Okay. I will admit it. I was an oyster virgin. It’s true. Until very recently, I had never, in my life, bitten, slurped or chewed the shelled sea delicacy. I had convinced myself that I would not enjoy the oyster’s taste or texture—whether grilled, charbroiled, fried or raw.

I was wrong.

And if there is any place to taste your first oyster or your hundredth and first oyster, it’s The Half Shell Oyster Bar & Grill at 3101 Esplanade Ave.

The restaurant is located near Bayou St. John, with lots of off-street parking, and surrounded by a number of other restaurants and markets along Esplanade Ridge. Inside, the digs are quaint and simple, the sort of place that is perfect for enjoying shellfish and your favorite cocktail or beer without all of the commotion and hullabaloo of a French Quarter dive.

It is the classic neighborhood joint. And Ninth Ward native and owner Mark Johari Lawes makes you feel like a neighbor with his big personality and gregarious manner.

Without a doubt, The Half Shell is for oyster lovers. Order them by the half dozen or the dozen, Rockefeller, raw or charbroiled. I enjoyed the house special Voodoo Bleu Oysters—charbroiled then topped with generous chunks of smoky bacon and delicate bleu cheese crumbles.

When the aromatic platter of oysters arrived, I was still a bit apprehensive. Equipped my oyster fork, I dug in, though. To my surprise they were quite good. As the saying goes, don’t knock it until you try it. Now, I won’t declare myself the world’s biggest oyster fan. In fact, I am still certain that I wouldn’t want them raw. But I am a fan of The Half Shell, one of the newest Black-owned restaurants in the city.

If oysters aren’t your thing, don’t fret. The Half Shell offers lots of unpretentious, straightforward, New Orleans-inspired fare, with crab cakes and barbecue shrimp on the appetizer menu and seafood platters, rib-eye steak, po-boys and burgers rounding out the entrée offerings—all reasonably priced. Daily specials include red beans and rice on Mondays and seafood pasta on Fridays. A full breakfast is served every day, and a catering menu is on its way.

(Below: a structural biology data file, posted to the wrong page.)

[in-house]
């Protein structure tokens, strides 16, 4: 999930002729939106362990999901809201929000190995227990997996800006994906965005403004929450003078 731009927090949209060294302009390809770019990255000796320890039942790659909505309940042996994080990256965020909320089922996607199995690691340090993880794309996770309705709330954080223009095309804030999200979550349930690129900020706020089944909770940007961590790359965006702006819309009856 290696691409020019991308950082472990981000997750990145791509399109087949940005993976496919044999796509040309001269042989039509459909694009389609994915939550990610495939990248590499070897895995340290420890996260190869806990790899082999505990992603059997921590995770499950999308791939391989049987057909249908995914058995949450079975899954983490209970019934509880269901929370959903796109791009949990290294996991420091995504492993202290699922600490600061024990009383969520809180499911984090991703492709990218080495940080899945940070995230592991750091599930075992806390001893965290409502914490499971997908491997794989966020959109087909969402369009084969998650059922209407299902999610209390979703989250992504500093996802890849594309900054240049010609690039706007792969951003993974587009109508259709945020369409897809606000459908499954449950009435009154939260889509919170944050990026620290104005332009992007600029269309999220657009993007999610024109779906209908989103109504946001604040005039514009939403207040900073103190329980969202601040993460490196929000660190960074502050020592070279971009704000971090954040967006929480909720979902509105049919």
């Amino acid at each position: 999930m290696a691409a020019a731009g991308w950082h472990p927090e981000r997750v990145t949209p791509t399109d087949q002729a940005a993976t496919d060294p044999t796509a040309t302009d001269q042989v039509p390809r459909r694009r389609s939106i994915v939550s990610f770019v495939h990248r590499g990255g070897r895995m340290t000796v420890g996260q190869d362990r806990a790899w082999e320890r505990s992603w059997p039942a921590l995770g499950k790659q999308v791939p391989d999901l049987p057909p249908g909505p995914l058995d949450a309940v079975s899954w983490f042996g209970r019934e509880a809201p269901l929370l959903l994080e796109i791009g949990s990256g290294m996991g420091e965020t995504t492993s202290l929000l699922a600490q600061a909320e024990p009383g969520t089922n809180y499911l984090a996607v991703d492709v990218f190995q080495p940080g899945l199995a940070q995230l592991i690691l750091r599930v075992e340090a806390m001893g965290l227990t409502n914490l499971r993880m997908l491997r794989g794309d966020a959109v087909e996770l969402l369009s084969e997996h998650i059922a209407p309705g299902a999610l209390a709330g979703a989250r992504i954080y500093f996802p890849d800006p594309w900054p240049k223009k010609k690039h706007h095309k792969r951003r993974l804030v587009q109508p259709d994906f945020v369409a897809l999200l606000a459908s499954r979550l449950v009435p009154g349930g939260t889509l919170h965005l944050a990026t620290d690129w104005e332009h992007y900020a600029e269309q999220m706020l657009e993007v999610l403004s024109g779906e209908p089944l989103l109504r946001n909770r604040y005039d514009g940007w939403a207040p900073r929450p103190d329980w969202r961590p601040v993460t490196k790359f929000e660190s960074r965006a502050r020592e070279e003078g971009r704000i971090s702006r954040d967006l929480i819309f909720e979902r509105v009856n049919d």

Open since August 2014, Lawes, whose partner in the endeavor is one of his sons, says business has been good.

And Lawes knows business. He has owned a number of night clubs, eateries and even a limousine company in the New Orleans area. He is the former owner of Café Negril.

He happened to be cruising down Esplanade one day during the past summer when he noticed the location was available.

“It looked like a nice spot, a nice area that could use some real world class action,” says Lawes. “I saw it on a Monday; by Wednesday, I had a lease in hand.”

Still, getting the doors open to The Half Shell was not as easy as that. There were some challenges to getting his license to sell alcohol at first. But he knew he had to have it for the restaurant to be as successful as possible. After all, what’s an oyster bar without, well, the bar? So Lawes would not be deterred, though he didn’t quite understand the objections considering that every other restaurant in the area serves beer and wine.

“I got some push-back at first,” he says. “But I remained persistent, and it’s been on the incline since the day we opened. I came here to do business. I want to provide a product and service that the community will enjoy. And I have a good, quality product.”

And when you go to The Half Shell, there is also the opportunity to support other Black-owned enterprises.

Lawes’ non-alcoholic beverage offerings include the Bissap Breeze, a natural tea and drink line made locally by a husband and wife team of entrepreneurs, Tyrone and Esailama Henry.

If you must have hot sauce for those oysters, you can grab a bottle of Sweet Jonesin’, the gourmet line of pepper sauces created by local businessman Oren Jones.

The Half Shell employs about a dozen people. In fact, Lawes hired a young man on the spot the same day this writer visited. After his son conducted a brief interview, Lawes told the man to return at 6 p.m. that day to start work there. The only thing that gives Lawes more pleasure than providing jobs to people from his community is building a business that he can one day pass down to his children.

“I know the restaurant and the bar business. I employ good people. I know I serve good food,” he says. “I thought this would be a great opportunity to leave a legacy for my children.”

The Half Shell Oyster Bar & Grill is open 7 a.m. until 9 p.m. Monday through Friday (closed on Tuesdays) and from 7am – 3pm on the weekend.

For more information, visit www.halfshellneworleans.com or call (504) 298-0504.

We Are Proud to Have Served Our Community for 38 Years. Standing Up, Speaking Out, and Providing a Trusted Voice. We Look Forward to 38 More!